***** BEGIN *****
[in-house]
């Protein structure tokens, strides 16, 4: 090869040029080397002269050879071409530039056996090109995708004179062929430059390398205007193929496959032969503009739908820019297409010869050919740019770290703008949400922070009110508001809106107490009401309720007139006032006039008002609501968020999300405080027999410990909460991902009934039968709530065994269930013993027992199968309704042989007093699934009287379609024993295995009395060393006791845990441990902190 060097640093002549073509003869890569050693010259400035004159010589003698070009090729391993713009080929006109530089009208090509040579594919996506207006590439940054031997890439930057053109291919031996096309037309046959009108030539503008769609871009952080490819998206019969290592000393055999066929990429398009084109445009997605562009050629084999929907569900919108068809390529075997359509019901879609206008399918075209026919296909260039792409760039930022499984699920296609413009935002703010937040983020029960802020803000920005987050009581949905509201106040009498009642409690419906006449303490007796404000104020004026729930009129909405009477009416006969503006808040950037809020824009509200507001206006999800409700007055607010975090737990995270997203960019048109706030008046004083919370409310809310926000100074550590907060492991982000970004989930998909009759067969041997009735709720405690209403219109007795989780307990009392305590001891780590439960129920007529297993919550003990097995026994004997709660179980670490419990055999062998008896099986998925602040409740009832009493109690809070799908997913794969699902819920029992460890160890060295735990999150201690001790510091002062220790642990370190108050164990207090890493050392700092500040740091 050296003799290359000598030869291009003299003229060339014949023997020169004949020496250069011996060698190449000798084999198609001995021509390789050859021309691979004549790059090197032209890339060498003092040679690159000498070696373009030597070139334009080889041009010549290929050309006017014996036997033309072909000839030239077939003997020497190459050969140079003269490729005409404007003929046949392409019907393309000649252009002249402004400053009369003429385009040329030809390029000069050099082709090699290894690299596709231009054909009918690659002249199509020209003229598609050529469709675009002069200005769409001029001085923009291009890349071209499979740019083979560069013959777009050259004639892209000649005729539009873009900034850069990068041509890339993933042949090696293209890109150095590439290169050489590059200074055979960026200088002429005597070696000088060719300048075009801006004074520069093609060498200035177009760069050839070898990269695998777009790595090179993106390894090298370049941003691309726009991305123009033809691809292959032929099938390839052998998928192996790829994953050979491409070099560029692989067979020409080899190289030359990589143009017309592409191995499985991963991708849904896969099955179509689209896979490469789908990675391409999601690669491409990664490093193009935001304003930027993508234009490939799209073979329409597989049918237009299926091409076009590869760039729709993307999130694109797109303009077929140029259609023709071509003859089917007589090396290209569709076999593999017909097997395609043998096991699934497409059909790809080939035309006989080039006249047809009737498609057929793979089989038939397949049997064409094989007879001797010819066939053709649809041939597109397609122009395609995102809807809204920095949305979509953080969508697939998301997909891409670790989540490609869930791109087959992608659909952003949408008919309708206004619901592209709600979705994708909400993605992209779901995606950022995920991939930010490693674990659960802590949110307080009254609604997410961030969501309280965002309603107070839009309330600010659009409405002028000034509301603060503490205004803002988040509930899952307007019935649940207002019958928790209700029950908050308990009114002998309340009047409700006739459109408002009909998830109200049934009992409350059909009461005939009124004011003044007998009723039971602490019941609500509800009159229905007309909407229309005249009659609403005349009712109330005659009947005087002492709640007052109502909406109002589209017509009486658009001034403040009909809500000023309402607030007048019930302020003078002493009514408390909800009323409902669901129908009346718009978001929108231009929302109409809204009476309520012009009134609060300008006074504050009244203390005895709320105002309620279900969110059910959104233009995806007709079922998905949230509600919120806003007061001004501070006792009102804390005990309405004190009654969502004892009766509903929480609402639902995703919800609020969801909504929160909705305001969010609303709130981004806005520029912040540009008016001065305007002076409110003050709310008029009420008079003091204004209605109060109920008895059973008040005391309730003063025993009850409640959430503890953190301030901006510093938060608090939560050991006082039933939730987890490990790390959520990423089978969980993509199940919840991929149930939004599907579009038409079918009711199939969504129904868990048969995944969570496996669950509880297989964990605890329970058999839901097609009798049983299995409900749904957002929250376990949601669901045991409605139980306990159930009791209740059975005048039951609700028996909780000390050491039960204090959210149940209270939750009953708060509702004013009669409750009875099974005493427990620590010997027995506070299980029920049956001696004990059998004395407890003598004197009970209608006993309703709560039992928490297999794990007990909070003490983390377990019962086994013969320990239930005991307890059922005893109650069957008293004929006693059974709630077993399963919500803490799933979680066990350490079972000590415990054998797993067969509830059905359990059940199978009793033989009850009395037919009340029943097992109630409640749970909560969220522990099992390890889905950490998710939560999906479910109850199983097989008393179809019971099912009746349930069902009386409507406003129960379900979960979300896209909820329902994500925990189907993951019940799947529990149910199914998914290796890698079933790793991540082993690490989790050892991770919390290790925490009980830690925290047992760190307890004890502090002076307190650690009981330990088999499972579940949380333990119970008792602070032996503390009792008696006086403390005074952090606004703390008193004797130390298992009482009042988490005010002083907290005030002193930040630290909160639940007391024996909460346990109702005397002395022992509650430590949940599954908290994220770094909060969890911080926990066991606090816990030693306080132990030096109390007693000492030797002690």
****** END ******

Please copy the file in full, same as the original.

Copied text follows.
[in-house]
């Protein structure tokens, strides 16, 4: 090869040029080397002269050879071409530039056996090109995708004179062929430059390398205007193929496959032969503009739908820019297409010869050919740019770290703008949400922070009110508001809106107490009401309720007139006032006039008002609501968020999300405080027999410990909460991902009934039968709530065994269930013993027992199968309704042989007093699934009287379609024993295995009395060393006791845990441990902190 060097640093002549073509003869890569050693010259400035004159010589003698070009090729391993713009080929006109530089009208090509040579594919996506207006590439940054031997890439930057053109291919031996096309037309046959009108030539503008769609871009952080490819998206019969290592000393055999066929990429398009084109445009997605562009050629084999929907569900919108068809390529075997359509019901879609206008399918075209026919296909260039792409760039930022499984699920296609413009935002703010937040983020029960802020803000920005987050009581949905509201106040009498009642409690419906006449303490007796404000104020004026729930009129909405009477009416006969503006808040950037809020824009509200507001206006999800409700007055607010975090737990995270997203960019048109706030008046004083919370409310809310926000100074550590907060492991982000970004989930998909009759067969041997009735709720405690209403219109007795989780307990009392305590001891780590439960129920007529297993919550003990097995026994004997709660179980670490419990055999062998008896099986998925602040409740009832009493109690809070799908997913794969699902819920029992460890160890060295735990999150201690001790510091002062220790642990370190108050164990207090890493050392700092500040740091 050296003799290359000598030869291009003299003229060339014949023997020169004949020496250069011996060698190449000798084999198609001995021509390789050859021309691979004549790059090197032209890339060498003092040679690159000498070696373009030597070139334009080889041009010549290929050309006017014996036997033309072909000839030239077939003997020497190459050969140079003269490729005409404007003929046949392409019907393309000649252009002249402004400053009369003429385009040329030809390029000069050099082709090699290894690299596709231009054909009918690659002249199509020209003229598609050529469709675009002069200005769409001029001085923009291009890349071209499979740019083979560069013959777009050259004639892209000649005729539009873009900034850069990068041509890339993933042949090696293209890109150095590439290169050489590059200074055979960026200088002429005597070696000088060719300048075009801006004074520069093609060498200035177009760069050839070898990269695998777009790595090179993106390894090298370049941003691309726009991305123009033809691809292959032929099938390839052998998928192996790829994953050979491409070099560029692989067979020409080899190289030359990589143009017309592409191995499985991963991708849904896969099955179509689209896979490469789908990675391409999601690669491409990664490093193009935001304003930027993508234009490939799209073979329409597989049918237009299926091409076009590869760039729709993307999130694109797109303009077929140029259609023709071509003859089917007589090396290209569709076999593999017909097997395609043998096991699934497409059909790809080939035309006989080039006249047809009737498609057929793979089989038939397949049997064409094989007879001797010819066939053709649809041939597109397609122009395609995102809807809204920095949305979509953080969508697939998301997909891409670790989540490609869930791109087959992608659909952003949408008919309708206004619901592209709600979705994708909400993605992209779901995606950022995920991939930010490693674990659960802590949110307080009254609604997410961030969501309280965002309603107070839009309330600010659009409405002028000034509301603060503490205004803002988040509930899952307007019935649940207002019958928790209700029950908050308990009114002998309340009047409700006739459109408002009909998830109200049934009992409350059909009461005939009124004011003044007998009723039971602490019941609500509800009159229905007309909407229309005249009659609403005349009712109330005659009947005087002492709640007052109502909406109002589209017509009486658009001034403040009909809500000023309402607030007048019930302020003078002493009514408390909800009323409902669901129908009346718009978001929108231009929302109409809204009476309520012009009134609060300008006074504050009244203390005895709320105002309620279900969110059910959104233009995806007709079922998905949230509600919120806003007061001004501070006792009102804390005990309405004190009654969502004892009766509903929480609402639902995703919800609020969801909504929160909705305001969010609303709130981004806005520029912040540009008016001065305007002076409110003050709310008029009420008079003091204004209605109060109920008895059973008040005391309730003063025993009850409640959430503890953190301030901006510093938060608090939560050991006082039933939730987890490990790390959520990423089978969980993509199940919840991929149930939004599907579009038409079918009711199939969504129904868990048969995944969570496996669950509880297989964990605890329970058999839901097609009798049983299995409900749904957002929250376990949601669901045991409605139980306990159930009791209740059975005048039951609700028996909780000390050491039960204090959210149940209270939750009953708060509702004013009669409750009875099974005493427990620590010997027995506070299980029920049956001696004990059998004395407890003598004197009970209608006993309703709560039992928490297999794990007990909070003490983390377990019962086994013969320990239930005991307890059922005893109650069957008293004929006693059974709630077993399963919500803490799933979680066990350490079972000590415990054998797993067969509830059905359990059940199978009793033989009850009395037919009340029943097992109630409640749970909560969220522990099992390890889905950490998710939560999906479910109850199983097989008393179809019971099912009746349930069902009386409507406003129960379900979960979300896209909820329902994500925990189907993951019940799947529990149910199914998914290796890698079933790793991540082993690490989790050892991770919390290790925490009980830690925290047992760190307890004890502090002076307190650690009981330990088999499972579940949380333990119970008792602070032996503390009792008696006086403390005074952090606004703390008193004797130390298992009482009042988490005010002083907290005030002193930040630290909160639940007391024996909460346990109702005397002395022992509650430590949940599954908290994220770094909060969890911080926990066991606090816990030693306080132990030096109390007693000492030797002690």